Bernard Shaw was confident that soviet-style works councils would eventually be lawfully established in
England.  When that day came, he said, they would no doubt be called “Her Majesty’s soviets.”
With similar reverence for the values of the state, this procession seemed to say that when socialism came
to the United States, it would be red, but it would also be white and blue—constitutional, democratic, and

The cultural consistency is obvious.  These Anglicans were heirs of a loyalist tradition—one that had a
sacramental understanding of both ecclesia and civitas.  The civil order was now a republic, but it was still
an outward and visible sign of the grace God transmits through community.  Can we be surprised that a
church that valued civic and ecclesiastical unity so highly saw something sacramental in the “solidarity” the
labor unions embodied?

The message was also theologically consistent.  The material needs of human beings needed to be
integrated into the framework of abstract ideas that governed the republic.  Just as the Gospel of John
suggested that the Word, in order to be fully understood, had to become Flesh, abstract ideals such as
freedom and opportunity had to manifest themselves concretely in food, shelter, and adequate income—or
they were just words.  Can we be surprised to find this Johannine theology in a diocese that dedicated its
cathedral to St. John the Divine?  And can we see why it might have been agreeable to Roman Catholics,
whose church at that time had had twenty-two Popes named John and only five named Paul?

And are we surprised to learn that when one of New York’s landed gentry, Franklin Roosevelt, was elected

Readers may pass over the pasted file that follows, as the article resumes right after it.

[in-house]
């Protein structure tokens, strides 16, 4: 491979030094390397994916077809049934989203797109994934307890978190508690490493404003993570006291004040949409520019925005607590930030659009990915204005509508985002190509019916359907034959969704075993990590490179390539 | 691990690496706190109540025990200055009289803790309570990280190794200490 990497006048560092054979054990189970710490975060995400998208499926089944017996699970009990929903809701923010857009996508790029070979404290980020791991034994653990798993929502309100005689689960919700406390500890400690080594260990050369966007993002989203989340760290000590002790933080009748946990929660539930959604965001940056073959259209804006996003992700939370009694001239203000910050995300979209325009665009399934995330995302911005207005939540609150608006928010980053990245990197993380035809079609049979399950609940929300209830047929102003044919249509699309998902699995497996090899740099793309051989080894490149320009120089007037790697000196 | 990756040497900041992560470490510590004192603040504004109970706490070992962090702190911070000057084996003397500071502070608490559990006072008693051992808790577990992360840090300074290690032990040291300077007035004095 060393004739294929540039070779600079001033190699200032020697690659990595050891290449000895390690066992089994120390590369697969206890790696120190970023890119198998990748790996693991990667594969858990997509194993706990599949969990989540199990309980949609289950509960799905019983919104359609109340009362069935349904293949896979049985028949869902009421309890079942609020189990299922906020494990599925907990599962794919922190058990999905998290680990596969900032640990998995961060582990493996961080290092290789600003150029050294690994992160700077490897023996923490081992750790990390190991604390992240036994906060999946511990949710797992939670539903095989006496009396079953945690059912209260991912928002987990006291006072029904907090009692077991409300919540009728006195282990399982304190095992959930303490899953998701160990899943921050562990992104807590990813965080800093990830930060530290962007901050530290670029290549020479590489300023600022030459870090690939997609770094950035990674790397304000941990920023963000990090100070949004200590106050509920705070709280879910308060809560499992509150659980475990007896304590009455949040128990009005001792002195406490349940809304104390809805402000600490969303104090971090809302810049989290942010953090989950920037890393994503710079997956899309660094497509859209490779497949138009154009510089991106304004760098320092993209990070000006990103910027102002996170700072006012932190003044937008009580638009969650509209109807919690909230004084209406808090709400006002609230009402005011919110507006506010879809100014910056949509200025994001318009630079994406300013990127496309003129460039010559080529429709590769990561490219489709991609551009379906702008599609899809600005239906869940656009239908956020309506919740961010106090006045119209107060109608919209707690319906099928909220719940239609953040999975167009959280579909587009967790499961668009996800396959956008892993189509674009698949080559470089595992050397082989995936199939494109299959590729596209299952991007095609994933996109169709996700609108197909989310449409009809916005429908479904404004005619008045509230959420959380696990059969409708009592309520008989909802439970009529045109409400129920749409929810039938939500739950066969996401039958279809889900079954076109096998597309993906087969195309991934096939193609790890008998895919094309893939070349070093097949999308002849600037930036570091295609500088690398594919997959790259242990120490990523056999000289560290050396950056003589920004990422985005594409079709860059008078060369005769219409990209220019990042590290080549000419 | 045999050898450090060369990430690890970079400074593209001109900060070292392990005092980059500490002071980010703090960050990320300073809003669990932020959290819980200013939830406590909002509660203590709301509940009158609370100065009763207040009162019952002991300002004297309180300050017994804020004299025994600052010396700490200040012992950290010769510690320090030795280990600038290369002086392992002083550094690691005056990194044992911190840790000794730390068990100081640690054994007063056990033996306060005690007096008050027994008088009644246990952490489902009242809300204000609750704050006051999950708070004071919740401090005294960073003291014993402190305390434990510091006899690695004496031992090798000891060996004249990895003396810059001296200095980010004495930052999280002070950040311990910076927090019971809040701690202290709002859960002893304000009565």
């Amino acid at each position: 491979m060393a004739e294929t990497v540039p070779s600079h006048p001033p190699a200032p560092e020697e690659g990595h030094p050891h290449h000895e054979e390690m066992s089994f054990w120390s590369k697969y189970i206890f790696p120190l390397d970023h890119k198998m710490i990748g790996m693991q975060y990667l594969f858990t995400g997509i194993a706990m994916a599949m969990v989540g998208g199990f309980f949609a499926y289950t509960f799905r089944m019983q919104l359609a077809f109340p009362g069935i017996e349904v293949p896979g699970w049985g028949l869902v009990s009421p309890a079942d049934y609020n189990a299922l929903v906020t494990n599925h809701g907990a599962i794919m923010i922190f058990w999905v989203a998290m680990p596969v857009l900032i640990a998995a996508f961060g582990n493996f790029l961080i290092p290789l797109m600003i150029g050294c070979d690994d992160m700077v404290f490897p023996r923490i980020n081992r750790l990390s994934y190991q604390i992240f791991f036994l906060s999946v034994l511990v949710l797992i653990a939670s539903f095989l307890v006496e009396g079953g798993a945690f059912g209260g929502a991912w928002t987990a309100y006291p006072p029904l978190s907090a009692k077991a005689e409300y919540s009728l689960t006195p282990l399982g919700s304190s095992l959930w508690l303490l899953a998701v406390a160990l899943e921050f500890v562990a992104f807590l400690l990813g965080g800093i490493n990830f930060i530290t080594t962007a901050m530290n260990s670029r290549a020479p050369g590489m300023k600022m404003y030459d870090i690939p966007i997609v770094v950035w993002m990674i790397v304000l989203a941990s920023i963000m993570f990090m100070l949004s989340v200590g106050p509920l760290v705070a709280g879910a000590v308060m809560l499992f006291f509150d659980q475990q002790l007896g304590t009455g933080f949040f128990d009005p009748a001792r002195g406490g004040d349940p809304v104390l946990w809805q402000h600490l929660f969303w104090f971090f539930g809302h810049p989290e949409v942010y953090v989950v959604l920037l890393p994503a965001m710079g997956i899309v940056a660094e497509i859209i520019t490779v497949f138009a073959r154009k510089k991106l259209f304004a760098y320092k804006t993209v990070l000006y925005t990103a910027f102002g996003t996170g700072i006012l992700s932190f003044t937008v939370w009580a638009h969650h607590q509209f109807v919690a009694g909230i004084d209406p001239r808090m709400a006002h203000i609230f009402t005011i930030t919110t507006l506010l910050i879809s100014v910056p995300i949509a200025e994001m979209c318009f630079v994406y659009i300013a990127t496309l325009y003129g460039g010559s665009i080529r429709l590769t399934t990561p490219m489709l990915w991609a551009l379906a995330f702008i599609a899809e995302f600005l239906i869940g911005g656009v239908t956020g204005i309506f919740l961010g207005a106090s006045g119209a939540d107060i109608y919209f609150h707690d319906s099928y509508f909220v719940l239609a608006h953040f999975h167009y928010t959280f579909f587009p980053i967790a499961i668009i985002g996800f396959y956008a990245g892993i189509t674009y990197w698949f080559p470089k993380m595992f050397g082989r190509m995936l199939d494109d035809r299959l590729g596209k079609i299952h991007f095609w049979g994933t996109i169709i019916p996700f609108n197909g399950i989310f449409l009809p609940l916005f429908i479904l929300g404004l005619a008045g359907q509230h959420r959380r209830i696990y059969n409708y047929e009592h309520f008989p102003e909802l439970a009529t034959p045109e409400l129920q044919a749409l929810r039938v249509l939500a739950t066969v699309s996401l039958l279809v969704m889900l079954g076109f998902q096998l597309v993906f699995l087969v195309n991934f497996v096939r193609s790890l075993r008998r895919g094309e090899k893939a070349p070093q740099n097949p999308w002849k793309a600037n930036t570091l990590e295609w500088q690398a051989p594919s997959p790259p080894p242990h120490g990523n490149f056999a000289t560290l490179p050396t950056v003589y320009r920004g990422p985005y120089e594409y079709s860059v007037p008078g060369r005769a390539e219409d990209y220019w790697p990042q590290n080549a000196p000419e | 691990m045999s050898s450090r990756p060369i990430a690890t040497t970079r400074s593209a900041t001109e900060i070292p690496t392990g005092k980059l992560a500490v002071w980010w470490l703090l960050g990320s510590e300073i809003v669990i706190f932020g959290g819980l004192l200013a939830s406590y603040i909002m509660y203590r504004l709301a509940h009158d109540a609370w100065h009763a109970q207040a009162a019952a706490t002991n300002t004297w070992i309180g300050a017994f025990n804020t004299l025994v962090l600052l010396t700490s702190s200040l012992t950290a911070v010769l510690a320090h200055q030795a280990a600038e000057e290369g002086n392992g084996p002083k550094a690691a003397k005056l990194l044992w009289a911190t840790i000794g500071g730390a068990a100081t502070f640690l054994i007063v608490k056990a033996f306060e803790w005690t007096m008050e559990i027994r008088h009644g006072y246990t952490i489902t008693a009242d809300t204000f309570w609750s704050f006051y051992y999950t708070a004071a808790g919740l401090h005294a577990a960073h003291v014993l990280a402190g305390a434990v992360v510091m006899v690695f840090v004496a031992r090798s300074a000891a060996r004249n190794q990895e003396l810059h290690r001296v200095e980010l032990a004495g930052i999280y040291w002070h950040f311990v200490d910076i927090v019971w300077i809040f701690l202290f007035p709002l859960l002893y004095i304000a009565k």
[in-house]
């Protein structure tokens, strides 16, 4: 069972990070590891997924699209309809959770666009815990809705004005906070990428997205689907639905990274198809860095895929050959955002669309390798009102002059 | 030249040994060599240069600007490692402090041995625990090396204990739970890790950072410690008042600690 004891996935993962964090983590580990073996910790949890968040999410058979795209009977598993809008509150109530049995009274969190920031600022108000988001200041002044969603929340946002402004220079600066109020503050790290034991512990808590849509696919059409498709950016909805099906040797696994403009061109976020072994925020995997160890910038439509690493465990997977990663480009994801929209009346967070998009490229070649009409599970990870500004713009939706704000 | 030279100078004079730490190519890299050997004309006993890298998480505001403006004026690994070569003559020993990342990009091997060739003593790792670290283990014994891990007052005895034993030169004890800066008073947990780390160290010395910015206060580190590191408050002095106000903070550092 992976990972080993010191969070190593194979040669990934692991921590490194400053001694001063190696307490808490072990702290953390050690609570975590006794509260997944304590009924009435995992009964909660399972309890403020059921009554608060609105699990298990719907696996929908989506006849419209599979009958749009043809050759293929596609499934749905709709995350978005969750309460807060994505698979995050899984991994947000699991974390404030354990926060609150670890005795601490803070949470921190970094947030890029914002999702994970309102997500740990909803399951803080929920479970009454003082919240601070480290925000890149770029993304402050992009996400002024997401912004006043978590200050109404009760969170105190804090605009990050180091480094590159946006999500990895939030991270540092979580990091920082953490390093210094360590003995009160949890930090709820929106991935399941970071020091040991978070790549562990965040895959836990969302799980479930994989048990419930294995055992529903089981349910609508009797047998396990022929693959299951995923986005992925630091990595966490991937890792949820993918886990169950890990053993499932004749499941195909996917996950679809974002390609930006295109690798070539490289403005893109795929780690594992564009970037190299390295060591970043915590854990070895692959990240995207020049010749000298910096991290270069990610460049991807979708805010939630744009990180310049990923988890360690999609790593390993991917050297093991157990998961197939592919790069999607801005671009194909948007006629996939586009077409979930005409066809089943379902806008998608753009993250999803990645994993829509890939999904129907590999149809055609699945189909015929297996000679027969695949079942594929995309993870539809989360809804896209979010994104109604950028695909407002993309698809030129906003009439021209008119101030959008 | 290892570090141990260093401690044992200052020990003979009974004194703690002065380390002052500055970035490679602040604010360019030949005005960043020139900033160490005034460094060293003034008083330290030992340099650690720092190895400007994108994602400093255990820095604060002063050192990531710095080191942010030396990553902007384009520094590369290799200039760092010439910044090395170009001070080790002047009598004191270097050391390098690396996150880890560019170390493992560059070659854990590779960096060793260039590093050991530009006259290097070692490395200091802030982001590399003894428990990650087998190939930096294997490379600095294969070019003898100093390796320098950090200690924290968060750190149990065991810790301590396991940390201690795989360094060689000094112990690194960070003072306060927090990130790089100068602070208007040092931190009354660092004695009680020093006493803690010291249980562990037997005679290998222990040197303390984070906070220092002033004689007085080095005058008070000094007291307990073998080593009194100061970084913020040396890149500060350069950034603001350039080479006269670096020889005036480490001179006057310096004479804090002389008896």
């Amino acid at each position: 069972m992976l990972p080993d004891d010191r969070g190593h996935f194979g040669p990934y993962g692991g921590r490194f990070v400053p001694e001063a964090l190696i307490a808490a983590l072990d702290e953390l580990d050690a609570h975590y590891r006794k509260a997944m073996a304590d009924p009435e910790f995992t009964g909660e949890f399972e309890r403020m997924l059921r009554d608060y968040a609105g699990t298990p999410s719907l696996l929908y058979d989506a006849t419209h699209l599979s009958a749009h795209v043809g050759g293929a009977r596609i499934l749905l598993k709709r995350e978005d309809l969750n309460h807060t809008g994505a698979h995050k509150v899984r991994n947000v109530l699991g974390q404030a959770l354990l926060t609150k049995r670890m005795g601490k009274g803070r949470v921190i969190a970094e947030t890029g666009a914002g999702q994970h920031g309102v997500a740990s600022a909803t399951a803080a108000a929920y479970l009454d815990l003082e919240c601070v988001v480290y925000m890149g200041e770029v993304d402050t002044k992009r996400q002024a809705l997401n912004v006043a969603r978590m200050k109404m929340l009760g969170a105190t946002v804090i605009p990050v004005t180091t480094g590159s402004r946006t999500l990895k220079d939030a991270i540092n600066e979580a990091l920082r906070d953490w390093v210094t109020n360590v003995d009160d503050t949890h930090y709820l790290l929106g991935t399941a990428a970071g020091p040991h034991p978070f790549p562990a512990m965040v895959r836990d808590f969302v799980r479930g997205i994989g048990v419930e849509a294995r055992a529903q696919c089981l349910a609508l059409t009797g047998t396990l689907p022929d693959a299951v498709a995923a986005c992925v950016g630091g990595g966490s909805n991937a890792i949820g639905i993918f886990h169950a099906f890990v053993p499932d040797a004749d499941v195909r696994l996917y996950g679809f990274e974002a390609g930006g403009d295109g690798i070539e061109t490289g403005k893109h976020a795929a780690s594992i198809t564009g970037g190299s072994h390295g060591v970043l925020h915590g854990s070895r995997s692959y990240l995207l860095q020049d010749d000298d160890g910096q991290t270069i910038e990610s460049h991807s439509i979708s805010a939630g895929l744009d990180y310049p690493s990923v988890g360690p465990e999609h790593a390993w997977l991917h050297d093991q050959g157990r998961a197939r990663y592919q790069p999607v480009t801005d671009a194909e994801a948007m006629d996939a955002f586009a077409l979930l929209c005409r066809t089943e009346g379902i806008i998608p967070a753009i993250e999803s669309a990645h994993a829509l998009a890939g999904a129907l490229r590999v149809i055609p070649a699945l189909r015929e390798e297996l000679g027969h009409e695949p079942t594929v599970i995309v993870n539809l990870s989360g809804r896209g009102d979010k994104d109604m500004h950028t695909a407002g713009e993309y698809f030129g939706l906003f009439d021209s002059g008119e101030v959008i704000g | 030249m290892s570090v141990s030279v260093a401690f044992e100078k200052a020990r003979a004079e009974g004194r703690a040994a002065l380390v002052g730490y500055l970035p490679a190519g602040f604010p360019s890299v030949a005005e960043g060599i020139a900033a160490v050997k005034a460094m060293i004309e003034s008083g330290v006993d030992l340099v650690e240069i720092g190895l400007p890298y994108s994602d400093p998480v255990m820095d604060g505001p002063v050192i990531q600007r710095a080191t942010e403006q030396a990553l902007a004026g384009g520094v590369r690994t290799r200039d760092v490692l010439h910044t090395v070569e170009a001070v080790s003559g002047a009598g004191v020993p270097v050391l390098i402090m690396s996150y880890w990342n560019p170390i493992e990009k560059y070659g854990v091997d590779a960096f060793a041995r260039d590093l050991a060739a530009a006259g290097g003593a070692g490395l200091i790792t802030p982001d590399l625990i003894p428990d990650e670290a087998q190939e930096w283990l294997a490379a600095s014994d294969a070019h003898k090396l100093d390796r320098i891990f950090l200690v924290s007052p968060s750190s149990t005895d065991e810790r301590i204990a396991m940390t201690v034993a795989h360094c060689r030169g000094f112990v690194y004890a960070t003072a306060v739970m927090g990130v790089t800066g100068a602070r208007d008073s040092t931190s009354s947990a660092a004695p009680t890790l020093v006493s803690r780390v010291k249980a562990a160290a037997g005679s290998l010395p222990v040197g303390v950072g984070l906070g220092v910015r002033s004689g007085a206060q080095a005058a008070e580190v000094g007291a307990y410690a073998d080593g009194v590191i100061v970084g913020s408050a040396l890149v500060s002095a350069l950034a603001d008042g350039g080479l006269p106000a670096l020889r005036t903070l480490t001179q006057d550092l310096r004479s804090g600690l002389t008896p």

President, he would propose an economic bill of rights to balance the political Bill of Rights attached to the
U.S. Constitution?  Although it never became law in the United States, Eleanor Roosevelt, the First Lady
turned global community-maker, would assure its inclusion in the Universal Declaration of Human Rights.
It was into this strain of loyalist, materialist, realist Anglicanism that Franklin and Eleanor Roosevelt were
born, and it was to this Anglicanism that a 24-year-old Frances Perkins would make a lifelong commitment.
Anglo-Catholic Socialism
"You cannot claim to worship Jesus in
the Tabernacle, if you do not pity Jesus
in the slums. . . It is folly -- it is
madness -- to suppose that you can
worship Jesus in the Sacraments and
Jesus on the throne of glory, when you
are sweating him in the souls and
bodies of his children."
- - Bishop Frank Weston at the 1923
Anglo-Catholic Congress
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Church Wall
Copyright by William Porto, 2008.
Houses of Prayer for All People
Above:  The Cathedral of St. John the Divine,
  New York City.
Below:  Washington National Cathedral,
  Washington, D.C.